Kim Jong-un's Sister is Nowhere to Be Seen. Has She Drawn The N. Korean Authorities' Ire?

Published August 31st, 2020 - 07:43 GMT
Kim Yo Jong, sister of North Korean leader Kim Jong Un, attends a wreath-laying ceremony at Ho Chi Minh Mausoleum in Hanoi, Vietnam, on March 2, 2019. (Jorge Silva/AFP via Getty Images)
Kim Yo Jong, sister of North Korean leader Kim Jong Un, attends a wreath-laying ceremony at Ho Chi Minh Mausoleum in Hanoi, Vietnam, on March 2, 2019. (Jorge Silva/AFP via Getty Images)
Kim Yo-jong has stood in for her brother and wields influence over North's policy.

Kim Jong-un's sister has been out of public view for more than a month - prompting fears that her rise to prominence has gone too far for North Korea's liking. 

Kim Yo-jong has been described as her brother's 'number two' after representing the regime at official events and wielding influence over the secretive state's policies. 

She has even been seen as a possible future successor to Kim Jong-un amid persistent rumours about the dictator's health. 

However, an expert told South Korea's Chosun Ilbo that the North has previously demoted anyone seen as a 'number two' - although Kim's sister may get special treatment as a member of the ruling dynasty. 

'In the past, anyone was deprived of their position the moment they were described as the number two person in the North,' said professor Nam Sung-wook of Korea University. 

'There must be a semblance of checks and balances, although Kim Yo-jong is a family member.'  

Kim Jong-un previously purged his own uncle to secure his own grip on power after succeeding his father Kim Jong-il in 2011. 

The dictator's sister was last seen in public on July 27 and may have been lying low in order to avoid angering her brother by fuelling further speculation about her role, it is believed. 

She last appeared at an event to mark 67 years since the armistice that ended the Korean War - although no full peace treaty has ever been signed. 

Last week she was not pictured at a meeting of the ruling Workers' Party, having attended many previous such meetings.   

Kim Jong-un's wife Ri Jol-su has also been out of sight since January, leading to speculation she could have had another child. 

The couple are believed to have three children, with the youngest born in 2017, according to the South's intelligence service. 

The oldest is a 10-year-old son, meaning that none of them could take control of the regime if Kim Jong-un was incapacitated or dead.  

Kim Yo-jong was touted as a possible successor earlier this year when the supreme leader mysteriously vanished from public view for several weeks.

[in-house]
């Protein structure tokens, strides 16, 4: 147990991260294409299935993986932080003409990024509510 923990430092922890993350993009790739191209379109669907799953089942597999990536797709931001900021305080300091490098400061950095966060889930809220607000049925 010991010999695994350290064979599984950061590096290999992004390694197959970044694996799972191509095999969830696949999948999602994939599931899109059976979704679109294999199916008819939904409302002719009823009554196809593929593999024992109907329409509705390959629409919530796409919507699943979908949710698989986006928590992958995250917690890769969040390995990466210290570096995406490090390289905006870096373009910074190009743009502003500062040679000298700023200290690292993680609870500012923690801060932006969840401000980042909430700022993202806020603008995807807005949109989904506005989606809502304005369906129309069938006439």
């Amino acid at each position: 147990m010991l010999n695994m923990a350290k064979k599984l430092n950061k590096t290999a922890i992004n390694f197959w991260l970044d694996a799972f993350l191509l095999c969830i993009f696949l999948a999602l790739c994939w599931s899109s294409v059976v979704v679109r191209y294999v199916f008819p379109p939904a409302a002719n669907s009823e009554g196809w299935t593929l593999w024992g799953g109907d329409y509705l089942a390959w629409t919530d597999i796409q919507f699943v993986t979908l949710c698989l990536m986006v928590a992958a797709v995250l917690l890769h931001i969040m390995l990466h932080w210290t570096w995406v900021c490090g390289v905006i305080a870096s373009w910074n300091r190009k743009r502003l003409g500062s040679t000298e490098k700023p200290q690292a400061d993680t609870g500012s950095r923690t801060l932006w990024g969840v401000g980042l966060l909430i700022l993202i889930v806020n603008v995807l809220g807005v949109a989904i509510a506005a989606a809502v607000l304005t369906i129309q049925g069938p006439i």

Kim's absence from his late grandfather's birthday celebrations in mid-April - the most important day in the North's political calendar - led to claims that the dictator was seriously ill or dead.  

He finally resurfaced in May - but experts say there are other signs that Kim Yo-jong's influence has been growing. 

Believed to be in her 30s, she came to wider attention in the West during the flurry of international diplomacy in 2018 and 2019 by appearing at a series of international events. 

These included the 2018 Winter Olympics in South Korea and the failed 2019 summit with Donald Trump in Vietnam. 


But this year, Kim has taken on a more public policy role, cementing her status as an influential political player in her own right.

'Prior to this, Kim Yo Jong was portrayed in state media as Kim Jong Un's sister, his protocol officer, or one of his accompanying officials,' said Rachel Minyoung Lee, a former North Korea analyst for the US government, earlier this year. 

'Now, North Koreans know for sure there is more to her than that.' 

In March, state media carried the first ever statement by Kim, in which she criticised South Korean authorities. 

There have since been several more, including a response Trump and a warning that the North would cut communications with South Korea. 

'In addition to the harsh words and sarcasm, they can be bitingly witty in ways that the other statements are not,' Lee said. 

'She seems to have more leeway in crafting her statements, which of course is not surprising,' Lee said. 

In a closed-door briefing to South Korean lawmakers earlier this month, Seoul's spy agency said Kim Jong-un had recently delegated some of his powers to a select group of senior officials including his sister. 

Officials from the National Intelligence Service said Kim's rule was still absolute but that he was seeking to relieve the stress of managing state affairs, lawmaker Ha Tae-keung said.  

Kim's state-planned economy has been under strain in recent weeks because of heavy rains and floods, as well as measures to contain the coronavirus. 

International aid workers in North Korea are currently unable to travel outside Pyongyang due to coronavirus restrictions. 

North Korea has not announced a single case of the virus, although there is widespread scepticism about the regime's claims.  

This article has been adapted from its original source.

© Associated Newspapers Ltd.

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